Category Archives: Love your language

Find tips on how to make your writing sparkle.

Elmore Leonard’s rules for writing

A couple weeks ago I wrote about the Guardian article on the Ten Rules for Writers, which featured Elmore Leonard’s writing advice.

Last night, The Culture Show on BBC2 reran an interview with Elmore Leonard from 2006, where he talked about writing. Here’s a link to the video on the BBC’s website, but you might not be able to view it outside the UK. I couldn’t find it on YouTube, unfortunately.

This interview is the closest I’ve ever gotten to smoking a cigarette. Beware: if you’re trying to quit, you might not want to watch it.

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“Said” is alive and well

My eighth-grade English teacher had us all chanting “Said is dead.”*

It’s a good thing that was at a Christian school, where I learned resurrection is possible.

I remember reading Stephen King’s On Writing yonks ago. The one piece of advice that stuck with me is that “said” is the best of dialog tags.

On Joanna Bourne’s blog today, she dissects ‘saidims’ – those sometimes annoying and often intrusive dialog tags that try to improve on a simple word. And usually fail. As you’d expect from her blog, it’s a very detailed and interesting look at the different reasons for using dialog tags, and how to get around using them at all.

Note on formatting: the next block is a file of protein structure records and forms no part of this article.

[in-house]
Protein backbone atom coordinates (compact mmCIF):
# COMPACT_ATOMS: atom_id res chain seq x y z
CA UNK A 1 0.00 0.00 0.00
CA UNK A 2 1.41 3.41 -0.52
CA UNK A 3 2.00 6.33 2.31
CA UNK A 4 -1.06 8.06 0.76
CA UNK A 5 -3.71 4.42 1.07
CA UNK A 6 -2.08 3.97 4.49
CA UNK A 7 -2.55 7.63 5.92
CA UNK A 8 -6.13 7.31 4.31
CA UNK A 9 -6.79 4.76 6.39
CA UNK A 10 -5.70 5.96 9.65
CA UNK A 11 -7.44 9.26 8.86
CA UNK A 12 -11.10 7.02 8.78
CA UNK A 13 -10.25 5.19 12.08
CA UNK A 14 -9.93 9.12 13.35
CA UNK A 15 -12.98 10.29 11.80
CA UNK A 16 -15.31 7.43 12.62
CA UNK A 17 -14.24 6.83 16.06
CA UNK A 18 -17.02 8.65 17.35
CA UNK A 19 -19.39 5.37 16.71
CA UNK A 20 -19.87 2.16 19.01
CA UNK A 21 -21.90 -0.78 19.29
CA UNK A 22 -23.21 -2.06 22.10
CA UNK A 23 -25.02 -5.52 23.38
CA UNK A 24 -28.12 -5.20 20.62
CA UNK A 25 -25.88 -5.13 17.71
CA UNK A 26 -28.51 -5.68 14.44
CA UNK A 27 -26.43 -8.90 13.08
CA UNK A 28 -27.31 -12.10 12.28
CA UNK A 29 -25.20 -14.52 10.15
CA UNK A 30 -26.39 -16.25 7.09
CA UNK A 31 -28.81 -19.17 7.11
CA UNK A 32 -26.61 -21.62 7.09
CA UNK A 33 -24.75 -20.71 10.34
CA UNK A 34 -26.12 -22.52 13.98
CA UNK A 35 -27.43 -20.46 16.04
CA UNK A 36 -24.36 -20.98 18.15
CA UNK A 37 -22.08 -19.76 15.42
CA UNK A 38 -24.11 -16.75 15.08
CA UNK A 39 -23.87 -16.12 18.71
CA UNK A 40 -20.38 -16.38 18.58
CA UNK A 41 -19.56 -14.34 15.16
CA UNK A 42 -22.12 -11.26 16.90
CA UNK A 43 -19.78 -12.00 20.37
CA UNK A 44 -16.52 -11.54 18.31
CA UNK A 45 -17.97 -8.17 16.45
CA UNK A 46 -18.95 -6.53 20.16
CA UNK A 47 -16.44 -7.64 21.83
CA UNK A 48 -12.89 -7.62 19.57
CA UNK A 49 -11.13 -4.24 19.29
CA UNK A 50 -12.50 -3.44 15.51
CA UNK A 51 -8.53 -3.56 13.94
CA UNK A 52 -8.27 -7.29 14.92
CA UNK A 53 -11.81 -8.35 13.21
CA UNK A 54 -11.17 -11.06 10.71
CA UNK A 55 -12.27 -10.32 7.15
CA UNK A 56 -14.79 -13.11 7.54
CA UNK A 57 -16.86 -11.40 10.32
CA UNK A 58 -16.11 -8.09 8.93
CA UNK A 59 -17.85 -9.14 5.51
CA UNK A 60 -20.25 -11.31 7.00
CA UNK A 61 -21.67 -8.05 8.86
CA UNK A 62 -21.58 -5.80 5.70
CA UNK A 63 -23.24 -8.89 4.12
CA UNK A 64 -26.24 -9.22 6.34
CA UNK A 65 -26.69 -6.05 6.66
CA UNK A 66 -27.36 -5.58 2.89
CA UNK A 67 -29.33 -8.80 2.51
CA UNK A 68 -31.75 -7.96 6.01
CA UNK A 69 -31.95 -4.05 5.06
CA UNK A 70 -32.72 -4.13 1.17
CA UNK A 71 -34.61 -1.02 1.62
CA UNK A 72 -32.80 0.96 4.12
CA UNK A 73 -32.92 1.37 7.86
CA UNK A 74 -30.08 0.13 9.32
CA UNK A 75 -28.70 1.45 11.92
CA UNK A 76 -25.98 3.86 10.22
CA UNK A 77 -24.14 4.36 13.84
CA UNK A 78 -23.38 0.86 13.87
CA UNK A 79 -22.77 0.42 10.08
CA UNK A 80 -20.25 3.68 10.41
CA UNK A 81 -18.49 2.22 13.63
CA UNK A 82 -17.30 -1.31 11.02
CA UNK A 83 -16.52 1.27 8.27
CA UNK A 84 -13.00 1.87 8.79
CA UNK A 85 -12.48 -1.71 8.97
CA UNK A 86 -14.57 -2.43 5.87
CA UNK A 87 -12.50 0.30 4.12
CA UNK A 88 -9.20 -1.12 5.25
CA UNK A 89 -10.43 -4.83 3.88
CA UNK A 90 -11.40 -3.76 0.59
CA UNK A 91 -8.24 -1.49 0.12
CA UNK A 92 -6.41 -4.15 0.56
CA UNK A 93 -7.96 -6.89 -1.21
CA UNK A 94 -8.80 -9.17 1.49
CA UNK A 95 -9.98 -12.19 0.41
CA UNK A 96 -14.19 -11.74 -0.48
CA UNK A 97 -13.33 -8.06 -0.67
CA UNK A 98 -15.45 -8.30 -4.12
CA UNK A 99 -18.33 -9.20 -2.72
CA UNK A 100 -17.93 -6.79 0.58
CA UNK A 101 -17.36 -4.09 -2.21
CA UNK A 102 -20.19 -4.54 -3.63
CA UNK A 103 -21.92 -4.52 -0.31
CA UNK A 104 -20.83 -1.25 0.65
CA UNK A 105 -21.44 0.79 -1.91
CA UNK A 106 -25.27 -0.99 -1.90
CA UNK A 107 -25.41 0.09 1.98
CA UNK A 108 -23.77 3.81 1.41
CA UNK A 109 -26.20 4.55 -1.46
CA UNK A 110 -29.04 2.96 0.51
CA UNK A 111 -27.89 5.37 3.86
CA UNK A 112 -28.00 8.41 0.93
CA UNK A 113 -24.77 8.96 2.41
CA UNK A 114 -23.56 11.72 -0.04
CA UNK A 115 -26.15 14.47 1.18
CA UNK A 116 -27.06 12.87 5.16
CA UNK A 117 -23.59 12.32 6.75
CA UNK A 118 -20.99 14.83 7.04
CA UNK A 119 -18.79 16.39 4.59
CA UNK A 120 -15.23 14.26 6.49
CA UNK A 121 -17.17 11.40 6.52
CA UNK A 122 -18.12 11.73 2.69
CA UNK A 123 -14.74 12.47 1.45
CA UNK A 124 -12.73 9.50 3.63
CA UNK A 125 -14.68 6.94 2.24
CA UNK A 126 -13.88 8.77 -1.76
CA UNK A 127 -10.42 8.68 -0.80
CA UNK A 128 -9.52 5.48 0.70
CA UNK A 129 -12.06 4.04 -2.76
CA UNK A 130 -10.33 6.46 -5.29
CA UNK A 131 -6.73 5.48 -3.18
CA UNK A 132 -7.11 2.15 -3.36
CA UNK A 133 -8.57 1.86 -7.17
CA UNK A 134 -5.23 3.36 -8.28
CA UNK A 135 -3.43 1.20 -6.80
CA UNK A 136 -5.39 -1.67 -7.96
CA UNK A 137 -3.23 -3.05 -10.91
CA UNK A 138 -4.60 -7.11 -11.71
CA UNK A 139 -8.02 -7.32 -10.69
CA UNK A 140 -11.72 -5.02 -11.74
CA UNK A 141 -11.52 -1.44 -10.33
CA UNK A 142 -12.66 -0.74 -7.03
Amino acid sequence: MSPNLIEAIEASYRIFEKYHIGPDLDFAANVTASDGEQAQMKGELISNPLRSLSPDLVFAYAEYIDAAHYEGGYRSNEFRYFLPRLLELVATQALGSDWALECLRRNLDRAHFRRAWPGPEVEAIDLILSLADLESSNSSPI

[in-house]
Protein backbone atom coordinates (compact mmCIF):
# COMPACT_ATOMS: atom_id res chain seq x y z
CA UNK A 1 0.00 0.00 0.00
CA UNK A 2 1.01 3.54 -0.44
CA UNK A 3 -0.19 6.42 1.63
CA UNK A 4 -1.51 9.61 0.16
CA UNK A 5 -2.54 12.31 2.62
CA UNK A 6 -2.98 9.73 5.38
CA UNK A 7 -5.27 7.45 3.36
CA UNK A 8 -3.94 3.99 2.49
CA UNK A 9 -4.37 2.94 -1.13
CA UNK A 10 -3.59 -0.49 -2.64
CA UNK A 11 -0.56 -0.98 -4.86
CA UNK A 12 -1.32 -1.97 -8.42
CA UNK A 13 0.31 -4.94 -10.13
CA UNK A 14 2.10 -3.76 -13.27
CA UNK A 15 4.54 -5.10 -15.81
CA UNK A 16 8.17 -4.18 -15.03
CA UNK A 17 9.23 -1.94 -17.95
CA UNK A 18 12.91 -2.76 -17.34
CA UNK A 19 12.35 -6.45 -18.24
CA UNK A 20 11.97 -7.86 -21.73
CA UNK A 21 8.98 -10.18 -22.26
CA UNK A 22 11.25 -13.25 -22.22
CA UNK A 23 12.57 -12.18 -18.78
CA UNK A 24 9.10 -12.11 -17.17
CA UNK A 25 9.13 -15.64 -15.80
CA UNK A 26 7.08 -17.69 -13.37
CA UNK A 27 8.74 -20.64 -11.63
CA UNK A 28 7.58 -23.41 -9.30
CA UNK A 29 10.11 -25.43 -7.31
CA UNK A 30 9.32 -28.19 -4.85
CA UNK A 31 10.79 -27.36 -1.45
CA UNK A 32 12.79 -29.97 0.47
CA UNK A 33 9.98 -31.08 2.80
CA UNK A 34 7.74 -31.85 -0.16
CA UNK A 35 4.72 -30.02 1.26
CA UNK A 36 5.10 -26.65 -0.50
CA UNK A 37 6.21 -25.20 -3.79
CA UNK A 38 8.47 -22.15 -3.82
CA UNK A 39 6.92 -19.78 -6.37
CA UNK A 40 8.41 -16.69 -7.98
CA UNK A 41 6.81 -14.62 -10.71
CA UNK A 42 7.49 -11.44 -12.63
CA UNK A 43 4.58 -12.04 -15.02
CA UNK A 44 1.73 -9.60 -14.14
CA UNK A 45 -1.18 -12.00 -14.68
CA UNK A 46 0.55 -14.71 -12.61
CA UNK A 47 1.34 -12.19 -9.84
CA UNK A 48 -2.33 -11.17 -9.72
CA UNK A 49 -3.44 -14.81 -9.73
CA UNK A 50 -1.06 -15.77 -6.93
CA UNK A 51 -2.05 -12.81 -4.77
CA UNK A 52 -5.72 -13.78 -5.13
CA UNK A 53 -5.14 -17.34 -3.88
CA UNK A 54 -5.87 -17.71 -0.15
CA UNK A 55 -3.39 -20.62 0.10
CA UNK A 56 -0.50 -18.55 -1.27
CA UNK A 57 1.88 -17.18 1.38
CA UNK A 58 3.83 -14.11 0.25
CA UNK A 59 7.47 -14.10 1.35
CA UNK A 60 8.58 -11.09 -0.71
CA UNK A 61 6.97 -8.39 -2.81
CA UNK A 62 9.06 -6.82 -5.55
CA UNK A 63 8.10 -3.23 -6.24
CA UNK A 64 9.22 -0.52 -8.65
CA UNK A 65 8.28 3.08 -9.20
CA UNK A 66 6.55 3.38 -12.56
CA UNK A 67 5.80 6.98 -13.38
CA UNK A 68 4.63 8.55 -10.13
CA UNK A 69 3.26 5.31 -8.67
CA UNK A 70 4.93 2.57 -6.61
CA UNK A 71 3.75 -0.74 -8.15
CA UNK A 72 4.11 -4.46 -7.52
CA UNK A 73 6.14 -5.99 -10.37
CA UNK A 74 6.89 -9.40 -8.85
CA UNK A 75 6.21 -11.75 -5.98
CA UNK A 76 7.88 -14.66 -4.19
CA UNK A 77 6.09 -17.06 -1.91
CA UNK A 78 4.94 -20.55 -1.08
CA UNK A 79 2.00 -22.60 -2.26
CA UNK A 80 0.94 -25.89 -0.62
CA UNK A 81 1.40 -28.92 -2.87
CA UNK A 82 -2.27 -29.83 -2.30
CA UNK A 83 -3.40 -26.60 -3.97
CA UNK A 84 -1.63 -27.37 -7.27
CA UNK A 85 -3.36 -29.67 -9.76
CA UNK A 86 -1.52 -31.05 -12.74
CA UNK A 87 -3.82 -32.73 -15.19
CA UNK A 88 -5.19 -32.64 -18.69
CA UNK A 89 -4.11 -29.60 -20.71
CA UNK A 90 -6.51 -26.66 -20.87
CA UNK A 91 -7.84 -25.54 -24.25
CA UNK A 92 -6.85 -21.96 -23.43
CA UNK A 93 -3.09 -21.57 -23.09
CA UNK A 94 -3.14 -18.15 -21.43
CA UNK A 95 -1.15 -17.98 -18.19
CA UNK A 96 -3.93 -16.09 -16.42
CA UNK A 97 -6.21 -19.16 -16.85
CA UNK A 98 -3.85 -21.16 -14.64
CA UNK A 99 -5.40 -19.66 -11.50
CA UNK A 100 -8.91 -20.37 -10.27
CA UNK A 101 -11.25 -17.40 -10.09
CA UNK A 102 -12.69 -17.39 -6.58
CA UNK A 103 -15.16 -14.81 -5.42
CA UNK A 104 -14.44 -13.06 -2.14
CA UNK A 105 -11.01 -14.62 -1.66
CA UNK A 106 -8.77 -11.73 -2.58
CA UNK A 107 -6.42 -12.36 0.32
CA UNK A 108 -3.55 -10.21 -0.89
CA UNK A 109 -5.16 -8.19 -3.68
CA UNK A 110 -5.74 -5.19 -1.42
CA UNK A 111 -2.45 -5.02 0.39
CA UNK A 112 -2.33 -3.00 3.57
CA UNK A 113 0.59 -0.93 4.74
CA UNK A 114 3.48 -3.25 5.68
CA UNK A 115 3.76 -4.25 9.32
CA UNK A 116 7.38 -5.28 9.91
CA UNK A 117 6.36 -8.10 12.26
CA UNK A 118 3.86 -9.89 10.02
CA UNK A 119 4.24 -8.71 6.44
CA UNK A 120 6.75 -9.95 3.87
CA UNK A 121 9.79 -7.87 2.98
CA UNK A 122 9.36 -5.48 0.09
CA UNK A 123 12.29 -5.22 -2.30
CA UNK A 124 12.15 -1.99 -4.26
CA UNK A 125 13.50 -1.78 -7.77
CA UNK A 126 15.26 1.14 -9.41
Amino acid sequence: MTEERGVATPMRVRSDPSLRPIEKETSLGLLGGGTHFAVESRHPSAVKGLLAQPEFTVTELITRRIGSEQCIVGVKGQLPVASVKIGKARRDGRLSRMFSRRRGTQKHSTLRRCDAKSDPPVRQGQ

Elmore Leonard’s third rule for writing fiction (as reported in yesterday’s Guardian) is this:

Never use a verb other than “said” to carry dialogue. The line of dialogue belongs to the character; the verb is the writer sticking his nose in. But “said” is far less intrusive than “grumbled”, “gasped”, “cautioned”, “lied”. I once noticed Mary McCarthy ending a line of dialogue with “she asseverated” and had to stop reading and go to the dictionary.

In case you’re as lazy as I am, here it is:

asseverate – to assert or declare emphatically or solemnly

*Sorry, Mrs Ellis. I’m sure it was just an exercise in vocab building.

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10 rules for writers

Since we’re on the subject, and since I seem to be doing anything to avoid housework, today’s Guardian’s Review section has a feature where writers give their 10 rules for writers. I don’t think any of them are radical, but the way they express them is a joy.

My favorite is from Elmore Leonard:

Never use an adverb to modify the verb “said” . . . he admonished gravely. To use an adverb this way (or almost any way) is a mortal sin. The writer is now exposing himself in earnest, using a word that distracts and can interrupt the rhythm of the exchange. I have a character in one of my books tell how she used to write historical romances “full of rape and adverbs”.

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How to transcend a genre

Last night I came home from work, collapsed on the couch (it’s tough sitting at a computer all day long) and cracked open a book. Hubby came into the living room and asked, “Why do you write romance?”